• Photo: Steve Casimiro

    Steve Casimiro rigged a camera to his chest, held the remote trigger device in his mouth, and launched himself into the Canale della Mafatta, a couloir on the south face of Monte Rosa, Italy's highest peak. "More than any other photo I've ever taken, this series really shows what powder skiing feels like," says the Monarch Beach, California-based adventure sports photographer.

    "First, everything's clear and there's this sense of gaining speed. Then the snow starts to come up your legs. Then by the end there's this complete splatter. That's exactly what it looks ike when you're in the 'white room,' completely surrounded in snow." Casimiro used a 20-35mm zoom lens, 100-speed film, an aperture of f/8, and a 1/500 second shutter speed.
  • Photo: Mattias Fredriksson

    Mattias Fredriksson was on assignment in Zermatt, Switzerland, last February when a 24-hour-long blizzard blanketed the resort with fresh snow. He and his traveling companion, Swedish freeskier Fredrik Bergmark, took a train up to Gornergrat, an area with a particularly good view of the Matterhorn. "Some clouds moved in and made the sky look cool, so I decided to use black-and-white film," says Fredriksson, who lives in √Öre, Sweden, when he isn't traveling the world as a professional ski photographer.

    Bergmark launched off this ten-foot-high cliff while Fredriksson documented the scene from below, using a 20mm lens opened to f/5.6 and 200-speed film exposed for 1/800 second.
  • Photo: Ilja Herb

    Ilja Herb wasn't sure where big-mountain skier Ryan Oakden was going to land when he snapped this shot of the pro in the midst of a hairy huck on British Columbia's Mount Currie.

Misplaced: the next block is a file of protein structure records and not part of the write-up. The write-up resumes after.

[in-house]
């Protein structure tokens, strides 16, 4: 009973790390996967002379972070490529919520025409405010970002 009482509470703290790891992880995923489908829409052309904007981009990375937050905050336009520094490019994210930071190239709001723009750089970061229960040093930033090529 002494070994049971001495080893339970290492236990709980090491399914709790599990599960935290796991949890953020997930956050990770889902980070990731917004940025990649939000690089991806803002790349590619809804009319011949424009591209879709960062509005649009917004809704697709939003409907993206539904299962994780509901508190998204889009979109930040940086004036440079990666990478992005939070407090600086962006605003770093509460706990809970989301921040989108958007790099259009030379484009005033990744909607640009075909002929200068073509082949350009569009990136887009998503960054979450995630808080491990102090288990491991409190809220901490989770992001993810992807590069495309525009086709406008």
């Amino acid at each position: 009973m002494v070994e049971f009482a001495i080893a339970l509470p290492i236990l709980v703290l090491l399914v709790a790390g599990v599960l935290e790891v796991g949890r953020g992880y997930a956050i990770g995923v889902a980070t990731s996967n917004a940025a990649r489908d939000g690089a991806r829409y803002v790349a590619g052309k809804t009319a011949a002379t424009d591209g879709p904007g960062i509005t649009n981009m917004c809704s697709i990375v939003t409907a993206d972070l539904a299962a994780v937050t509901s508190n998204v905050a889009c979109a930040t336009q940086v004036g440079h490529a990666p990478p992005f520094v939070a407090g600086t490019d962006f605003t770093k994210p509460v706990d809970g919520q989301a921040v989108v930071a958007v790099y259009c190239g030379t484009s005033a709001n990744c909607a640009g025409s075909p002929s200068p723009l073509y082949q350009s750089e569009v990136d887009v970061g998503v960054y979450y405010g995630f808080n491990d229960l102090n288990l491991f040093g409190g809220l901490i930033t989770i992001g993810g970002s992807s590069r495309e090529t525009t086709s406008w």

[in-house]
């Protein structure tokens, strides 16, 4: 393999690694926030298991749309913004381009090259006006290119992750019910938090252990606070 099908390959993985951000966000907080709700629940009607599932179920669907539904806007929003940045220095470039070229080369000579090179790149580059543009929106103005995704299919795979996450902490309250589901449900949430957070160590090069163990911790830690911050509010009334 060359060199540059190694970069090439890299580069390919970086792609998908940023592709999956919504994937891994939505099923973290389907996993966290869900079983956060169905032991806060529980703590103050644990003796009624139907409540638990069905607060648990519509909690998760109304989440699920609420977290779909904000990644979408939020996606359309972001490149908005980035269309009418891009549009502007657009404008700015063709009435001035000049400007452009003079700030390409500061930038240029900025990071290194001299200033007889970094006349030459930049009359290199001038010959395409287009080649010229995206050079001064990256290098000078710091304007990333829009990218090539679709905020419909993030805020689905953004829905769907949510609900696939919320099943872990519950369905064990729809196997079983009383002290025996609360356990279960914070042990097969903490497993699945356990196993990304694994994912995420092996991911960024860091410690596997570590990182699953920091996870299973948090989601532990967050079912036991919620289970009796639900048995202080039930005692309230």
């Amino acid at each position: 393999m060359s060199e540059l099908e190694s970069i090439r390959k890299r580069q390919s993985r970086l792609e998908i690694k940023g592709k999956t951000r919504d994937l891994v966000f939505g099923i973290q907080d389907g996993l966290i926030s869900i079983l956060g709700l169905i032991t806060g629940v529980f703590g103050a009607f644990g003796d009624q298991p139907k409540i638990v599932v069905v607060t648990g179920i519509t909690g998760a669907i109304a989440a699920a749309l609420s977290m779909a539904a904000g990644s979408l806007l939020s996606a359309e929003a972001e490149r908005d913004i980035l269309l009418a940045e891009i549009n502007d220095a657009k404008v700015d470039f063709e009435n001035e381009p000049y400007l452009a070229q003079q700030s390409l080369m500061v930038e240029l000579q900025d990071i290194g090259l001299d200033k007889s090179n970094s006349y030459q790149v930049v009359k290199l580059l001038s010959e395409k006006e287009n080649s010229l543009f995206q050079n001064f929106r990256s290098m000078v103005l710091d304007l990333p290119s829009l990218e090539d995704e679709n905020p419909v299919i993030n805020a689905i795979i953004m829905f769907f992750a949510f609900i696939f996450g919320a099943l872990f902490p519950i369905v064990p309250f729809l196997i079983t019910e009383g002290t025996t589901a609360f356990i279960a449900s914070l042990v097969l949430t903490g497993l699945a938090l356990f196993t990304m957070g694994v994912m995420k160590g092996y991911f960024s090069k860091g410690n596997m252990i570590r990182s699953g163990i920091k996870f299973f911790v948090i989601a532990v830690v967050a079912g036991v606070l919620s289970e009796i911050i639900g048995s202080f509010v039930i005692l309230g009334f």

"A small slough avalanche hit as Ryan approached the cliff band," says the 29-year-old Vancouver-based photographer, "so there was no turning back. But he avoided the exposed rocks and stomped it, then skied to safety—on freshly broken boards."

    Herb used 100-speed film and an 80-200mm lens, opening the shutter for 1/1,000 second at f/8.
  • Photo: Chase Jarvis

    Chase Jarvis waited for the light at the end of the day before photographing 27-year-old American Scott Rickenberger carving this 45-degree slope at First, a Swiss ski area near the town of Grindelwald.

    "Fresh backcountry snow lasts a lot longer at the smaller European resorts," he explains. "The locals stay on-piste." The 34-year-old, who works out of Seattle and Paris, used 100-speed film and an 80-200mm lens set at f/5.6, with an exposure time of 1/1,000 second.
  • Photo: Mattias Fredriksson

    Mattias Fredriksson was perched at about 8,000 feet in the Swiss ski resort of Engelberg when he caught Swedish freeskier and X Games veteran Henrik Windstedt, 22, nailing a switch rodeo 540.

    "This was the most spectacular angle," says the 31-year-old √Öre, Sweden-based photographer, "so we built a kicker here."

    Fredriksson shot with a 70-200mm lens set at f/5.6, exposing 100-speed film for 1/800 second.
  • Photo: Grant Gunderson

    Whistler-based James Heim, 25, launches off a powdery 30-foot cliff near Vernon, British Columbia, during a storm last winter. The jump was as cramped as they get, with a short, blind approach and a flat drop zone between two trees—a tough combo, given the speed needed to cushion the landing.

    "The worst impact is when you're at a dead stop. The more forward momentum, the better," says Heim, who blasted into the start like a downhill racer. "Otherwise I was just going to splat."